Moscow Weekend Getaway: Beef & Cheese with an Englishman
Having lived in Moscow many years and seen most of the city’s attractions, I wanted to find something ‘different’ to do over a long holiday weekend.
A few weeks back, I spent a long-weekend in upstate New York checking out local produce and decided to do a Google search on Russian agro tourism.
Two of the most ‘under-developed’ sectors in Russia from the prospective of their potential are agriculture and tourism. Russia, which has some of the best and largest farm land in the world, imports about $40 billion of food a year and it isn’t all kiwis and bananas, things that Russia will never produce.
As for tourism, the official statistics are often debated for their accuracy. The Russian Statistics Agency puts the number of real tourists to Russia at around 3mln/year. Even if we assume that number just represents Moscow, it would still be just a quarter of the number of foreign tourists to NYC.
Former Soviet Collective Farm Turned into Village B&B
Considering the above two facts, I wasn’t sure I would find much in my ‘Russia agro-tourism’ search. However, a small list appeared and I chose the one that had the best combination of proximity to Moscow and cost.
It was a village B&B-styled place called Bogdarnya (God’s Gift in English) 120 kilometers from Moscow in Vladimir region run by an Englishman John Kopiski and his Russian wife Nina. Kopiski has been living in Russia for some 20 years and doesn’t want his B&B to be viewed as some sort of English getaway.
The B&B can be reached by taking a 70min train ride ($3) to Petushki – which has been made famous by the Russian novel ‘Moskva-Petushki’ – and then a 10 min cab ride ($4).
Built on a defunct Soviet-era collective farm dating back to 1928, Bogdarnya has plenty to offer a family with children for a day, from horseback riding (or a ride on a Russian Troika), to a ‘farm zoo’ consisting of hogs, rabbits, cows and hens, to a children’s play area and more depending on the season.
One of the collective-farm barns has been converted to a banquet hall capable of holding large parties while the others have been turned into horse stables.
There are about 40 horses of various breeds owned by Kopiski, while their stables also hold a few dozen for Moscovite owners who come out on the weekend to ride.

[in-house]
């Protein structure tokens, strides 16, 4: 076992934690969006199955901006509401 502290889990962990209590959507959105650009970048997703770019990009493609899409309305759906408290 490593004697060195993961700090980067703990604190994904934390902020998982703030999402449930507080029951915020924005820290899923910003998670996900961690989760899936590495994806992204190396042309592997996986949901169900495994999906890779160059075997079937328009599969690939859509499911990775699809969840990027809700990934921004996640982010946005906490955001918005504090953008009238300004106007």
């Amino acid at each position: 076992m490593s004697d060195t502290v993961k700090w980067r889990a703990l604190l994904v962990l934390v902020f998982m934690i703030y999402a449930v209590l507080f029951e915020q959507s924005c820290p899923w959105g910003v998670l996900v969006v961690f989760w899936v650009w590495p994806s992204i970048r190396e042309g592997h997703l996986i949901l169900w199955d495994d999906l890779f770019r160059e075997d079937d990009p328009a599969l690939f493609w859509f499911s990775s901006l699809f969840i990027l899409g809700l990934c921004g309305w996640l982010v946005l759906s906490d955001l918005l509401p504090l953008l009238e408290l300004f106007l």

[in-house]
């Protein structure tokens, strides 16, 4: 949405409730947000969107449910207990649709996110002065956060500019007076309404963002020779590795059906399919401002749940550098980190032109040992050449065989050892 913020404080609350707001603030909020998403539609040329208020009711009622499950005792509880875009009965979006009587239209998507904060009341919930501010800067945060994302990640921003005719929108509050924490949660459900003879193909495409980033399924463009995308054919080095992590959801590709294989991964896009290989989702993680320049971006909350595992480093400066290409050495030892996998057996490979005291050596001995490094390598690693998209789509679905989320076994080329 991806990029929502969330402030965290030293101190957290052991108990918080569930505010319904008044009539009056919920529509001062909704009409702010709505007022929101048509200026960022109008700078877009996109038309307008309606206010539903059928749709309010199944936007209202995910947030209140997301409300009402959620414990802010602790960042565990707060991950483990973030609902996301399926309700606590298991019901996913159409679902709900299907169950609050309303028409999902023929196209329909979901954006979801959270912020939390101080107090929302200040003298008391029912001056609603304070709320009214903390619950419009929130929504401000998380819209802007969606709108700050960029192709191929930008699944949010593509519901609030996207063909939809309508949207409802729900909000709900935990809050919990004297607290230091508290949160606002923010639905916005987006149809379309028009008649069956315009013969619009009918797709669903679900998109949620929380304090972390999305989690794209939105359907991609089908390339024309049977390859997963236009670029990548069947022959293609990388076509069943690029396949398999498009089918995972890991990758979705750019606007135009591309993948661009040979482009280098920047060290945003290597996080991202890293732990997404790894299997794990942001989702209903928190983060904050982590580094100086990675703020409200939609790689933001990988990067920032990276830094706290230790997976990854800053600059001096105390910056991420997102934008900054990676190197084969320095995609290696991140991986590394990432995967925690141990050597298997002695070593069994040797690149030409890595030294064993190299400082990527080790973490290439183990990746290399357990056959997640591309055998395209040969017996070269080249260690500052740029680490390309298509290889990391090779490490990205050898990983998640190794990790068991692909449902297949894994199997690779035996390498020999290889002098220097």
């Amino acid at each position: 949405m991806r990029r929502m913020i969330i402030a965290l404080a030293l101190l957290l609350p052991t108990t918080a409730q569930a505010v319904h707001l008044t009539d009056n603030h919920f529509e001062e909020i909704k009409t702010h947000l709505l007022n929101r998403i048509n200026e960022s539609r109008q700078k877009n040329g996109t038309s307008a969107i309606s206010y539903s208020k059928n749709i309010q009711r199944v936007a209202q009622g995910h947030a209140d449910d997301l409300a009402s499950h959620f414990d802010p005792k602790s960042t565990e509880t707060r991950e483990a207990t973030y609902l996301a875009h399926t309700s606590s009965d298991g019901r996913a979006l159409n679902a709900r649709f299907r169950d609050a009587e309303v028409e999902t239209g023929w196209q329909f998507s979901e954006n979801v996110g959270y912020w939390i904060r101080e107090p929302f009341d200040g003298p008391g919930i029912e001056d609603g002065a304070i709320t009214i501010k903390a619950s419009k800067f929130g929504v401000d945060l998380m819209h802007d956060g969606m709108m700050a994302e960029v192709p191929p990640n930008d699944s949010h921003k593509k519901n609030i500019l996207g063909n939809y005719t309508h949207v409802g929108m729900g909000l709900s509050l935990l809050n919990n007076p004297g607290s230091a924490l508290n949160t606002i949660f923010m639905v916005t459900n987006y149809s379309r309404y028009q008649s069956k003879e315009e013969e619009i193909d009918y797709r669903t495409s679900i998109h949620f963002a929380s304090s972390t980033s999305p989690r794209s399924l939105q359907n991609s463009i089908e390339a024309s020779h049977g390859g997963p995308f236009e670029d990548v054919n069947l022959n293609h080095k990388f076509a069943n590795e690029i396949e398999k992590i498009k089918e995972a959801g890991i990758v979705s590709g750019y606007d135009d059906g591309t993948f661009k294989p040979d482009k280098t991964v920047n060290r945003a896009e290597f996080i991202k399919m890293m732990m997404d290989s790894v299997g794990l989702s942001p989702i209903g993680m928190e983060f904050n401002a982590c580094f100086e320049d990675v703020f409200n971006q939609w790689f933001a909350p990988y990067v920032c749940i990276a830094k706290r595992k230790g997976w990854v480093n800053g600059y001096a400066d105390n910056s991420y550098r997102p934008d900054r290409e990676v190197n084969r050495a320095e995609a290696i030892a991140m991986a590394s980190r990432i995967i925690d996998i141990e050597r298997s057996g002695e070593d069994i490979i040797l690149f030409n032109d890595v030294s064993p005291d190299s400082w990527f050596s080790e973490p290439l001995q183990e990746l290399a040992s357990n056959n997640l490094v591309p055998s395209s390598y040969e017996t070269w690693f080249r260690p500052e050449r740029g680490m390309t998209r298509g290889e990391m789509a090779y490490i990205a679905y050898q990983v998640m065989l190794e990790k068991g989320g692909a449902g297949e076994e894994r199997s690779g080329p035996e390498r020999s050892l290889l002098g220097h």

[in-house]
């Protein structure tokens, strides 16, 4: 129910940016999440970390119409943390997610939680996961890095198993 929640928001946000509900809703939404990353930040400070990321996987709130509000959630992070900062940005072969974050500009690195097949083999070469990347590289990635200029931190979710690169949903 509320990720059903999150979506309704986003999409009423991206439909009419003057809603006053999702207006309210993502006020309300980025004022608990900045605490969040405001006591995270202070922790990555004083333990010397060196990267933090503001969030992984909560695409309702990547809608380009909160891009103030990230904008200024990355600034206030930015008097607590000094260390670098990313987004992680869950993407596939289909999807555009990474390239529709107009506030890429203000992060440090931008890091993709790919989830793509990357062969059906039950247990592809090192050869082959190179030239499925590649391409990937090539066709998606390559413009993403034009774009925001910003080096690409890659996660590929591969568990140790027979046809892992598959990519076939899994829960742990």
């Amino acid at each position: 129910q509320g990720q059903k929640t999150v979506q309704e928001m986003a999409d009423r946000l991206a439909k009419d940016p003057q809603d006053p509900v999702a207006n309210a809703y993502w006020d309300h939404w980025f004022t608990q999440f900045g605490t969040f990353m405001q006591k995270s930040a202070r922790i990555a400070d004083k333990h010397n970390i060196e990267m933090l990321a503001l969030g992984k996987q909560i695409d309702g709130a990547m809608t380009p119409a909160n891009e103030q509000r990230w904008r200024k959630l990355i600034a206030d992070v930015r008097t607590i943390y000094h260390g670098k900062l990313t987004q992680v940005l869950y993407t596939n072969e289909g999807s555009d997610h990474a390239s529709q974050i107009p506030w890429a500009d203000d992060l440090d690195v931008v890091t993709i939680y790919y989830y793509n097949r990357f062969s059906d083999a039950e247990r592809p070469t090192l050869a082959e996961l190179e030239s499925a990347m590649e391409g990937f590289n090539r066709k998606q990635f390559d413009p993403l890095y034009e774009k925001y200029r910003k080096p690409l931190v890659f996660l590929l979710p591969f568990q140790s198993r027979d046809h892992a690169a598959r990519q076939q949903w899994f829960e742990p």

Milk and Cheese Production
Kopiski also runs a dairy and beef farm that had until recently supplied milk to Pepsi for its dairy products. Kopiski has roughly 3,600 cows, about which 1,600 are for milking. He has a certified slaughter house at the farm.
That farm is located about 4o kilometers by car from the Bogdarnya B&B and does not, unfortunately, offer tours. However, Kopiski does produce cheese at Bogdarnya B&B with milk from his farm and offers a ‘master class’ in cheese production as well as in steak preparation.
Kopiski produces about 40 tons of milk a day and makes 120kg of cheese by hand. The cheese come in various sorts and can be purchased at the B&B along with fresh milk and kefir.
I bought two cheese sorts – Greek nut and sundried tomato. A kilogram costs 800 rubles ($17). A dairy lover, I found both the cheeses and kefir to be a high quality. The current ban on dairy products from Europe should only be helping Kopiski’s business.
My friend and I also tried Kopiski’s steak lunch with vegetables and red wine. We finished with coffee and tea for a total of 3,500 rubles ($75).
Combine with Trip to Vladimir City or Suzdal
Kopiski sells his cheese in Moscow through a local farm association. He hopes to produce cold cuts like roast beef from his cattle in the future.
The Bogdarnya premises include a beautiful wooden church financed by the Kopiski family. The village is quaint and gives some insight into village life in Russia. We met some charming youth playing amid some ruins a short walk from the Kopiski B&B.
I would recommend Bogdarnya for a one-day visit, especially if you enjoy eating cheese and learning how to make it. However, it may be better to label this Russian rural tourism rather than agro-tourism.
If you are looking to get away for the full weekend, then a visit to Bogdarnya would go well with a visit to Vladimir city or Suzdal, one of my favorite spots in Russia.
Booking or getting information about Bogdarnya is not as easy as I would expect and is my biggest complaint. The website bogdarnya.ru doesn’t offer detailed information while it’s hard to get through to someone on the phone numbers listed on the site.